Sony Cyber-shot DSC-RX100 V offers the identical sensor from the previous versions, lens and viewfinder (all of which are excellent anyway), the V adds a new chip to accelerate burst shooting into a full 24 fps with autofocus and autoexposure, in addition to offering oversampled 4K for incredibly comprehensive video. There is currently a 315 point phase detection autofocus system, allowing for much more impressive monitoring capabilities, including continuous Eye AF at 24 fps. The pop-up digital viewfinder remains, though we are disappointed that the LCD still is not touch-enabled.
Autofocus is fast and accurate in full auto mode, after issues and faces around the whole framework and focusing on them at lightning speed, even at 24 fps. Attempt to take control over specifying your topic, however, and the camera may falter. The faster processor now lets you shoot those 24 fps bursts and immediately input playback andcheck focus on the final picture the camera has written to the card. The buffer can be exceptionally large. Battery life isn’t among those RX100 V’s strong suits.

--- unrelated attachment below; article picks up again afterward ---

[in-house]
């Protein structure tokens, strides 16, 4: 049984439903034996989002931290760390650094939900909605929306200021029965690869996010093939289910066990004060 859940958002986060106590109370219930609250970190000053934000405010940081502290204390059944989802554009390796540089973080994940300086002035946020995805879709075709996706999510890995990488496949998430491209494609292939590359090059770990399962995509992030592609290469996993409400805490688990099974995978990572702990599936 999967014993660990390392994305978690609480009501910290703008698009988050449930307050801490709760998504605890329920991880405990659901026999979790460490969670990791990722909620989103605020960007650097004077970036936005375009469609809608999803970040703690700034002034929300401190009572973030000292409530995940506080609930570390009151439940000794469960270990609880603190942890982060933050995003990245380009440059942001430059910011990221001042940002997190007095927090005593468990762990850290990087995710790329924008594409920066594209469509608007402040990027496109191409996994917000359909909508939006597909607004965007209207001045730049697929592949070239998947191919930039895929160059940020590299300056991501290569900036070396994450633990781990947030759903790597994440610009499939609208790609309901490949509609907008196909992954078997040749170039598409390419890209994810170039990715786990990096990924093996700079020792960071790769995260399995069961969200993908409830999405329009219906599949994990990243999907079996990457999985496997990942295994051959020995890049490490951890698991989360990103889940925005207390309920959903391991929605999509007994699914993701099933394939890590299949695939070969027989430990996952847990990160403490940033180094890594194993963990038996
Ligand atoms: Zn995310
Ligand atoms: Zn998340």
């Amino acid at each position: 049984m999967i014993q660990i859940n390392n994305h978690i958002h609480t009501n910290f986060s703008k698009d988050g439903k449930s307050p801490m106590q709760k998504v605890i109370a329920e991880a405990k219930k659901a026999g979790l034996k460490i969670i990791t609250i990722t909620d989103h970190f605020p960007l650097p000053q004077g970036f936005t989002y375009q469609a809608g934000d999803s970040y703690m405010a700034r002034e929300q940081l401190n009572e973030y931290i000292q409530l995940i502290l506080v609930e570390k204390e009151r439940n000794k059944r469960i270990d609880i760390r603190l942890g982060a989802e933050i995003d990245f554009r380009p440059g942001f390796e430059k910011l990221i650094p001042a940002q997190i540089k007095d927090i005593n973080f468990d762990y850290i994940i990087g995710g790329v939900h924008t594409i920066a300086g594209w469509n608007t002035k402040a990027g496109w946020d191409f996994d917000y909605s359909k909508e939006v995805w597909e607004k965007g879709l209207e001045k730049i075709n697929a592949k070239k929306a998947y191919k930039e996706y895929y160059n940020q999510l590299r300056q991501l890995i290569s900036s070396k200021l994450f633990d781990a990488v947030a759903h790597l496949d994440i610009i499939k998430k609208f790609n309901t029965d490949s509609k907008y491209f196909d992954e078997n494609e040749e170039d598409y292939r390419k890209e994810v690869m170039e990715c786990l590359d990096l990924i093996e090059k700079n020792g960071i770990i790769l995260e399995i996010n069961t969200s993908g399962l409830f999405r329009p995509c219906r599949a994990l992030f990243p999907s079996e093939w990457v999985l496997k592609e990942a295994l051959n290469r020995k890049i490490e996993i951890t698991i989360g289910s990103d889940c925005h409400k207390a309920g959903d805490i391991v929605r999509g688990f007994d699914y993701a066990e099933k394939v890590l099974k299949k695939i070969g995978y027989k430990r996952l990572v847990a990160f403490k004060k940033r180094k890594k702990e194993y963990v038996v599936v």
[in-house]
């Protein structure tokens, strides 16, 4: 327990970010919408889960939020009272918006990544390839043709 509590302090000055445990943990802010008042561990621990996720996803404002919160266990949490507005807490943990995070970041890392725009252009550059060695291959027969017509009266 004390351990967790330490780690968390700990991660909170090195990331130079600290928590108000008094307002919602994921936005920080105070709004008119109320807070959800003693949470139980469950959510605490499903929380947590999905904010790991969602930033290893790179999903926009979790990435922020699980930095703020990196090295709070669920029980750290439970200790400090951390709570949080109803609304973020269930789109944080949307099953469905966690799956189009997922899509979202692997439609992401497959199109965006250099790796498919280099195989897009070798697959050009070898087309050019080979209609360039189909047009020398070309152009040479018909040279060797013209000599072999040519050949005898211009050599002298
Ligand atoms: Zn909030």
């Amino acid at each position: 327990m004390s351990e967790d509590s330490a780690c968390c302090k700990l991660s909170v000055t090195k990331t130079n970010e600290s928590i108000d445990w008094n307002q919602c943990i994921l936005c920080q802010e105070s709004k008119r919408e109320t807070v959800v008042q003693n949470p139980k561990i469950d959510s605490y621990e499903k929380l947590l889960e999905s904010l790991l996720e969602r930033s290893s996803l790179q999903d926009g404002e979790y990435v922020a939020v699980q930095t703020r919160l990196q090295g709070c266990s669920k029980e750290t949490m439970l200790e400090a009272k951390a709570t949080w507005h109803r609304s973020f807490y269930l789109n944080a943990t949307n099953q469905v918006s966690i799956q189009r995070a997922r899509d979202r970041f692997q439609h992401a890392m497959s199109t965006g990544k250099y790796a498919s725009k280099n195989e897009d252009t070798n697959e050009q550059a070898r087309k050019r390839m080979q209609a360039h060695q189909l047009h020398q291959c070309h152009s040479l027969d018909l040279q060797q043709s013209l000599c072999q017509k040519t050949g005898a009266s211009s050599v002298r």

The camera’s 4K movie is incredibly detailed, and rolling camera has become so well controlled as to be a non-issue for many. Extensive video programs make this among the very capable video-oriented stills camera available: log gamma captures high contrast scenes, incredibly powerful insertion in 1080 makes for rock-steady footage, along with the new AF system is uncanny in its ability to intelligently pick and decisively keep focus on subjects. It still lacks a mic input though.
Still image quality is only slightly changed in the RX100 IV, meaning it also leads the competition as a result of the sharp lens (if you get a fantastic copy) and fantastic JPEG image quality, even in low light. That is to say: it is very good.
The handling and ergonomics are still function as RX100-series’ weak point, and we wish Sony would address some of those concerns as they continue to add features and capacity to a camera where the controls and menus are already overwhelmed. The outcome is a remarkably capable camera that promotes point-and-shoot usage, and a movie toolset that rivals many cameras at much higher price points. If that’s precisely what you’re looking for, and you can justify the cost, it unquestionably gives the ideal combination of video and photo quality, autofocus, speed and compactness in its own category.